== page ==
Last week on TNA Wrestling, Mick Foley fought a “match” against a cardboard cutout of Rocky Balboa.

That reminded me of the Sharkey/Fox wrestling camp back in the late 1990’s when someone introduced “The Dummy” to the roster of wrestling trainees.

“The Dummy” was sort of like a mannequin, except that it wasn’t the hard plastic kind you would normally see in an unnatural pose in a store window. This one had some kind of a wire-frame skeleton that was covered in padding and wrapped in a skin of fabric. Not quite burlap, but something close. I’m not sure what the official name of this contraption would be, but it looked like it was something that fabric could be pinned to. An oversize pincushion in human form. It had a torso, a head, and some skinny arms and legs that were sort of posable.

The Dummy was ranked just below “the rookie” on the seniority scale of the trainees. If someone was working on perfecting a new move, they might work it into match with one of the “veterans”. If it was the first time trying the move out, the veteran could tell them NO (possibly running the risk of being called a pussy). If that happened, then the move would instead be tried on a rookie. The rookie already got to do fun things like setting up the ring before the shows and tearing it down after (and of course doing the same at the wrestling camp if the camp ring was being used at the show). Why not inflict more punishment to make them “pay their dues” for the privilege of someday also being able to say NO (and also possibly being called a pussy).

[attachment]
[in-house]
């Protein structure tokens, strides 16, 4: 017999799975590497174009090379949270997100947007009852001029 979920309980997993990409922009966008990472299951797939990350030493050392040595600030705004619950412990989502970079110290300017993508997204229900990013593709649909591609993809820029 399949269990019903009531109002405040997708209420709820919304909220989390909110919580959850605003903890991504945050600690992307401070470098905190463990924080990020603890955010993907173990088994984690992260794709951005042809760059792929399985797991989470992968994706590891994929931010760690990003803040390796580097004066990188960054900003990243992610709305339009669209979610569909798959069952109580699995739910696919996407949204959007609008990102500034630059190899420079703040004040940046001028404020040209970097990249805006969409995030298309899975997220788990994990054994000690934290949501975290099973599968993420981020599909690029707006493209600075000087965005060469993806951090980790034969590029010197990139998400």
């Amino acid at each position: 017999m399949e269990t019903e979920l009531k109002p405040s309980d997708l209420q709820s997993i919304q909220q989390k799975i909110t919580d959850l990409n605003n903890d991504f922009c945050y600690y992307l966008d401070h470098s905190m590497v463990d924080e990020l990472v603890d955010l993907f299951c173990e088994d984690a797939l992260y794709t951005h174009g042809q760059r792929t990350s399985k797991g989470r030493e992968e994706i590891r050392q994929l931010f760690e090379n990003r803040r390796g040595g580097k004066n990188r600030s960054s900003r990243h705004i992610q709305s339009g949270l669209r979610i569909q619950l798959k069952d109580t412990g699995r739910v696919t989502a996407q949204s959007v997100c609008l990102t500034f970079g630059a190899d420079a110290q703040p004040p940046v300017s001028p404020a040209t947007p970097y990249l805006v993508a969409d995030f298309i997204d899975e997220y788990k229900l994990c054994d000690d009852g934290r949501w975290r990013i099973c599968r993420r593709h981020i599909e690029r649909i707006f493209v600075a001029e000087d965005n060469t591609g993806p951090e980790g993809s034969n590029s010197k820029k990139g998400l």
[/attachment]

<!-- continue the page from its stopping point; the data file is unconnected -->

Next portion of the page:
However, there was some fine print and a hidden clause in the unwritten rules of the wrestling camp. If the move was potentially too dangerous even for the lowly rookie, the move would be attempted instead on The Dummy.

When wrestling The Dummy, the only person at risk for getting injured was yourself, which was acceptable since you were the one trying to do this crazy thing in the first place. The Dummy could take a punch, although he wasn’t the best at selling.  He never refused a beating, probably because he didn’t have a mouth or the ability to do hand gestures.

Some of the better guys, like Austin Aries, could have a pretty entertaining match with The Dummy. It always reminded me of a quote that people had said about Ric Flair 15 or 20 years ago: “Ric Flair could have a great match with a chair.

The Dummy couldn’t refuse, but that also meant that he couldn’t tell you how much it hurt. That part seemed to be the job of Terry Fox. If you tried a move with The Dummy and it looked like it was really stiff, Terry would shout out, “You kiiiiilled him!“.

Nobody wanted the reputation of working stiff. You wanted to work “snug”. There is a big difference. If you ended up “kiiilling” him, good luck finding someone to take that move in a match. Now would be a good time to look around and see who didn’t show up to camp that day. Maybe they would be willing if you told them, “I worked on it in camp- the guy didn’t complain“.

[Updated 10/20/08: Put in a couple more wrestling trainees I forgot to include when I originally published this]

[Updated again 10/21/08: a few more names I forgot to include]

In Part 1, I talked about how I started wrestling training back in 1997 with Eddie Sharkey. In Part 2, I covered the move to a location in Coon Rapids, MN after the closing of the Peacemaker Center, and the addition of trainer Terry Fox, along with Charlie “Thunderblood” Norris and Sam Houston.